Israeli Lag Ba’Omer Bar-B-Que

— by Ronit Treatman
Every year, on the thirty-third day between Passover and Shavuot, my cousins and I would forage for dry wood.  We needed this wood to build a bonfire for our Lag Ba’Omer “kumzitz” or gathering.  While the origins of this holiday are not entirely clear, for me the most meaningful part of Lag Ba’Omer is commemorating the Bar Kokhba revolt against the Roman Empire.  Lag Ba’Omer traditions include the lighting of bonfires, picnics, and Israeli folk music and dancing.

More after the jump.  
The Bar Kokhba revolt took place from 132 CE to 136 CE.  Jews of the Judaea Province, led by Shimon bar Kosiba (also called Simon Bar Kokhba), rebelled against Emperor Hadrian.  Bar Kokhba occupied Jerusalem and was responsible for many casualties among the Roman troops. The result of this uprising was the creation of an independent State of Israel.  Simon Bar Kokhba ruled it for three years.  He took the title of “Nasi Israel”, or “President of Israel.”  He announced the “Era of the redemption of Israel” and minted coins with this inscription.  In 135 CE, six legions of the Roman army led by general Sextus Julius Severus crushed Bar Kokhba’s revolt.  This was the last time that Israel was a sovereign state until 1948.

In the days of Bar Kochba, Roman troops lit bonfires on hilltops and towers to be used as signals.  Jews were forbidden to light bonfires, lest it become a military tactic.  In Israel, people celebrate Lag Ba’Omer by lighting the once prohibited bonfires.  Children reenact the guerilla warfare between Bar Kokhba’s forces and the Roman Legio X Fretensis with bows and arrows made from sticks.  

All that gathering of wood and reenacting of the Bar Kokhba revolt creates a healthy appetite!  Enjoying an outdoor meal around the bonfire is one of the nicest customs of this holiday.  The traditional Israeli Lag Ba’Omer picnic is very simple.  Cold, peeled, hard-boiled eggs are brought from home.  They are eaten with potatoes that are roasted in the bonfire.  Here is a recipe.

Bonfire Roasted Potatoes With Biblical Herbs

  • Large Russet Potatoes
  • Extra Virgin Olive Oil
  • Salt
  • Pepper
  • Minced fresh garlic
  • Minced fresh chervil

Wash the potatoes well.  Cut each potato almost in half.  Rub with olive oil.  Sprinkle salt, pepper, and the spices of your choice in the potato.  Wrap well with aluminum foil.  Bury the potato in the embers of the bonfire for 30 minutes.  Remove the potato from the fire, and unwrap carefully.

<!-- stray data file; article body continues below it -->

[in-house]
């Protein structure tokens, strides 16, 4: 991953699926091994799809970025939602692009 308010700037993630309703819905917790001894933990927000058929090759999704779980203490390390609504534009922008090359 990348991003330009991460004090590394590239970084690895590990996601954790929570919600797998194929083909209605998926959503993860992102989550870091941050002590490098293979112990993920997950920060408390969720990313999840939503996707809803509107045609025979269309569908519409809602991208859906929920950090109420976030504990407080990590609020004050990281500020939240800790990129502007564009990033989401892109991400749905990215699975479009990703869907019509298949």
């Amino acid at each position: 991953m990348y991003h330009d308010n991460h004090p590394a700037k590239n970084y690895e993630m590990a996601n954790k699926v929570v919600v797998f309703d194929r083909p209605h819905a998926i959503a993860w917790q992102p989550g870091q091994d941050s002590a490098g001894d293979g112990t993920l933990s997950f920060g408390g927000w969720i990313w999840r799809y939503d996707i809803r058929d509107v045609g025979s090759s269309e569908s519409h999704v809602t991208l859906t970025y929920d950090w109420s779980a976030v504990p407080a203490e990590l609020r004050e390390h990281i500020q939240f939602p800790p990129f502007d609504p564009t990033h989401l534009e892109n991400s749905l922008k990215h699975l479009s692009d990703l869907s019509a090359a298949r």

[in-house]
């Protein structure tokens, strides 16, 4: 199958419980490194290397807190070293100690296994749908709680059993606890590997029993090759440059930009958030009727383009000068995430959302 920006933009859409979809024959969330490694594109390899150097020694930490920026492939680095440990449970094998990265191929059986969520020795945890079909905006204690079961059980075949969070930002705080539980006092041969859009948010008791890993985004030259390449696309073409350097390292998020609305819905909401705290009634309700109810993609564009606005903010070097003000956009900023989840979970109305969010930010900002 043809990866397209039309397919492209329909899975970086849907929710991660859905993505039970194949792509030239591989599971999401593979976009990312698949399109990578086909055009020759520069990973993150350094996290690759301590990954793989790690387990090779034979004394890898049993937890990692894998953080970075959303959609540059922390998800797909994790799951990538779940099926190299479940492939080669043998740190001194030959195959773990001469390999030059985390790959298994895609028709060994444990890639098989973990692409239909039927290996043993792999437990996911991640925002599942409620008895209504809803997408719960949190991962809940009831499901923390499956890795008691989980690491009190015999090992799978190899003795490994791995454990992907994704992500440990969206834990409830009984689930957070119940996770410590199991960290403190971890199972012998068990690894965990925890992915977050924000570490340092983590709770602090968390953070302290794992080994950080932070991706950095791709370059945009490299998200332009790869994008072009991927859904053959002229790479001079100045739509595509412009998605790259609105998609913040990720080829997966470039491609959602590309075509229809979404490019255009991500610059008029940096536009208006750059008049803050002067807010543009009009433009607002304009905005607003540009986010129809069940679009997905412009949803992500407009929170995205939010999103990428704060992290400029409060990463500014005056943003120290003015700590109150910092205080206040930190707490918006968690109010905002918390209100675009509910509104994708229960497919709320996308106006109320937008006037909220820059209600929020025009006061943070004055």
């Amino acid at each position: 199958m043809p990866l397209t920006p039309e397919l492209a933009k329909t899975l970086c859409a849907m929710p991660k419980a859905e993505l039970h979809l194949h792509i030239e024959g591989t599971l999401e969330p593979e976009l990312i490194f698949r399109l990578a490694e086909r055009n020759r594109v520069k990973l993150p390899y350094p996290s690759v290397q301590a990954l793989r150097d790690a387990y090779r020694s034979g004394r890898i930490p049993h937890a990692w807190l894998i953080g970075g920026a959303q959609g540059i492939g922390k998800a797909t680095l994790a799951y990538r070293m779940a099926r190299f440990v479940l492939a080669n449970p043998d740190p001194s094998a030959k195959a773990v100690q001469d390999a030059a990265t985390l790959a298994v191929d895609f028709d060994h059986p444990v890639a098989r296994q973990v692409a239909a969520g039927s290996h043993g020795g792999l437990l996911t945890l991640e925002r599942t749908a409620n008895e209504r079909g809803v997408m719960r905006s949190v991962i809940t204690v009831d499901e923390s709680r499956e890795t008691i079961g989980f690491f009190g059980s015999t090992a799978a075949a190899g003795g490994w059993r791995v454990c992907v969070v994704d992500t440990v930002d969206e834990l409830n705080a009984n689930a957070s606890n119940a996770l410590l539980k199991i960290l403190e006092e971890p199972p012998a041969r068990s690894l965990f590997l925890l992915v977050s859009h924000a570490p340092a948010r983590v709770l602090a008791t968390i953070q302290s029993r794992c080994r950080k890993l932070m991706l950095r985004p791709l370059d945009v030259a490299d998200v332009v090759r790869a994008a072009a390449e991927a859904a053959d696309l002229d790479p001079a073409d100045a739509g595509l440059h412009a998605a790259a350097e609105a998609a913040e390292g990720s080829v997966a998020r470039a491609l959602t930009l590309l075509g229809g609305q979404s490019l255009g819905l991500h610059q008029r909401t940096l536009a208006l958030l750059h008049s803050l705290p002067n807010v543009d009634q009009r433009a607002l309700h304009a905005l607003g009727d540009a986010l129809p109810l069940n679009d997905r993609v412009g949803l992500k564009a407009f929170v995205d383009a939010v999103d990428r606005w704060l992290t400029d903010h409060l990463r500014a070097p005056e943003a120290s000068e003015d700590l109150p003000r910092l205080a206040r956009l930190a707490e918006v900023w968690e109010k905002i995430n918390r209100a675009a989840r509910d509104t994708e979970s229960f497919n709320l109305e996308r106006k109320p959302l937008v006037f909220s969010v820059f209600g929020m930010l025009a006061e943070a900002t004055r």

When you open the aluminum foil, the aromas of the hot potato will caress your nose and tempt your palate.  This method of cooking produces a potato with a very unique flavor.  It will be tender, salty, and a little smoky.  Enjoy every bite of it, including the skin!

Preparing dessert in a bonfire is a lot of fun.  What better way is there to conclude the Lag Ba’Omer feast than with that wonderful invention of the American Girl Scouts, the s’more?!

Classic Girl Scout S’more

  • 1 graham cracker
  • 1 large kosher marshmallow
  • 1.5 oz. piece of chocolate

Snap the graham cracker in half.  Place the chocolate on one piece of graham cracker.  Impale the marshmallow on a stick, and roast in the bonfire until it becomes golden-brown and begins to melt.  Place the hot marshmallow over the piece of chocolate.  Use the other piece of graham cracker to hold it in place as you pull the stick out.  Press the sandwich together and enjoy the gooey, crunchy treat.

Here is a s’more recipe with an Israeli twist.

Israeli Halva S’mores

  • 1 graham cracker
  • 1 large kosher marshmallow
  • 1 slice of sesame halva

Please proceed as in the recipe for Classic Girl Scout S’mores, replacing the chocolate with a slice of sesame halva.  This sweet and nutty treat is reminiscent of a fluffer nutter.

It is traditional to bring along a guitar or accordion for an Israeli folk song sing-along.  Alternatively, you can bring some recorded music with you.  The high point of the Lag Ba’Omer celebration is dancing a lively Hora around the fire.  As I retell Bar Kokhba’s story and celebrate, I know that Shimon bar Kosiba,  “son of the star,” would feel that he had not fought in vain if he could see us now.


Leave a Reply